By Michelle Robert
Raise your arms, step over that line, and let the smile spread across your face. You made it! You finished the Kansas Continuous Learning Program. Whew! Now find a comfortable seat, grab a cold drink (water, of course!), and take a deep, cleansing breath. Reflect for a moment. How are you feeling? Exhausted, sore, drained? Relieved and accomplished? Maybe anxious, tense or irritable? My guess is that you’re experiencing all of the above. And for good reason. Not only did you cross the finish line, but many of you pushed, pulled, dragged, cajoled, threatened, and begged some of your students across the line as well. Sadly, some students chose to never finish, leaving you with feelings that range from resentment to deep sadness and concern. It was certainly an unprecedented challenge, and on a personal note, I commend you all for learning and applying new skills, being there for your students, and seeing it through to the end.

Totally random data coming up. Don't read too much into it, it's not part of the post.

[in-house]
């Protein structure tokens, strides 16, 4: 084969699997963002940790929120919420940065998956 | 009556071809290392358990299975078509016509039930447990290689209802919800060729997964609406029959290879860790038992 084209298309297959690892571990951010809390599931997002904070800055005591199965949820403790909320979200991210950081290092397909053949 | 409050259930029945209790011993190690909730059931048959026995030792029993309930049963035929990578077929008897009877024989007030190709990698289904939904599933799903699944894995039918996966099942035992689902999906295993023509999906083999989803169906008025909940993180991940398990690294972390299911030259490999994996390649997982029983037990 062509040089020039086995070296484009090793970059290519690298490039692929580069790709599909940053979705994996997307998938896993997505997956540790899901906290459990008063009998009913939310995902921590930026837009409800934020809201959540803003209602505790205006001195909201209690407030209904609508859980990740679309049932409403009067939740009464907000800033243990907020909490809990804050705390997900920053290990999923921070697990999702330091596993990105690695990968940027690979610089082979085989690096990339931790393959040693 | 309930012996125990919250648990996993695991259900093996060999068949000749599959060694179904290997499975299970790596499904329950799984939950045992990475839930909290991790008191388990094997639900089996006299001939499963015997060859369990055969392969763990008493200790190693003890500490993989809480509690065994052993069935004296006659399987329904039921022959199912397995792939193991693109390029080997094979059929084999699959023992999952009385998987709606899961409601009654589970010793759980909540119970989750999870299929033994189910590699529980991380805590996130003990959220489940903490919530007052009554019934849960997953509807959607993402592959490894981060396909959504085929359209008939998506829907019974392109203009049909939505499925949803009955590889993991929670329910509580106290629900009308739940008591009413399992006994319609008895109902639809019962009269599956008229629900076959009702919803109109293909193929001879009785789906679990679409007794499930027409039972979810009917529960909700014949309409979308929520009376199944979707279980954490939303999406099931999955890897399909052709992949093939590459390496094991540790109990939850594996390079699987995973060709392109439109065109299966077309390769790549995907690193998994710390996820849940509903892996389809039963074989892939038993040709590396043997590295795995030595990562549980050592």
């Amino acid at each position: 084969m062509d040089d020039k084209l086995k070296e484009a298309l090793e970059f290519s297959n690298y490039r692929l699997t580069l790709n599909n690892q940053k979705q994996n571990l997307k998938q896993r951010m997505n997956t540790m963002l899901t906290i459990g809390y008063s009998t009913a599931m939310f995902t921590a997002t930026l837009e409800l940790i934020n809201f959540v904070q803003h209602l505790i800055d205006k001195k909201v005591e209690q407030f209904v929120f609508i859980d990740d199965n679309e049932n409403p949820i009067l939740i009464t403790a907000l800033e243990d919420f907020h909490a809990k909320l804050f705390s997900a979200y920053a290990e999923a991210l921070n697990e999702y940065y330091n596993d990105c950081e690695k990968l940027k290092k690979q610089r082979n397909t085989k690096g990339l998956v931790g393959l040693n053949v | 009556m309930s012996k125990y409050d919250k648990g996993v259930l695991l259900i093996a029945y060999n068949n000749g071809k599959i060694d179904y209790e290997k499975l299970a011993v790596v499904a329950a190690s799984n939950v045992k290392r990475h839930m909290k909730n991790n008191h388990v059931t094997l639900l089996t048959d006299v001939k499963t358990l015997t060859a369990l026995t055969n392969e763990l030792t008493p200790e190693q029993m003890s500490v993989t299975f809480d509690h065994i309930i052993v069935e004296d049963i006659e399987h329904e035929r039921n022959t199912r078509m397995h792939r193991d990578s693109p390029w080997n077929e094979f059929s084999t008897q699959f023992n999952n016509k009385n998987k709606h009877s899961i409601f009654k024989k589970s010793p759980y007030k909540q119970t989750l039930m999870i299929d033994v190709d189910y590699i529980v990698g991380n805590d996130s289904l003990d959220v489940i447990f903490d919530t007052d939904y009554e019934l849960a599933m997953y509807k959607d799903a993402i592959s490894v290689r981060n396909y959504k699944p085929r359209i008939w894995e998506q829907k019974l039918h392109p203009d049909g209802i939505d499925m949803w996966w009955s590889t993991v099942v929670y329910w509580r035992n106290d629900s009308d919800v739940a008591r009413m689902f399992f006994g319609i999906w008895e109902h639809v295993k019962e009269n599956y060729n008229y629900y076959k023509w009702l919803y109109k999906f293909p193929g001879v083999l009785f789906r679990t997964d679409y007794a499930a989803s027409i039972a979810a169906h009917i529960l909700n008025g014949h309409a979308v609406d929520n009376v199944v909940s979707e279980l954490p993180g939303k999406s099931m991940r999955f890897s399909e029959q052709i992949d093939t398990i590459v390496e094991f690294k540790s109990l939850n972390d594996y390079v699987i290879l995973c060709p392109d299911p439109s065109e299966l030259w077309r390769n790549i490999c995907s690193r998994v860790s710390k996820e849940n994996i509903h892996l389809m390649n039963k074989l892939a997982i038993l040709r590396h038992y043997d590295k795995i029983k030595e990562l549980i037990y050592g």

This metaphorical marathon that you just participated in has probably resulted in a very literal depletion of your mental and emotional reserves. This might lead you to ask, “If this was a mental and emotional expenditure, then why does my physical body feel as though it just ran a real marathon?”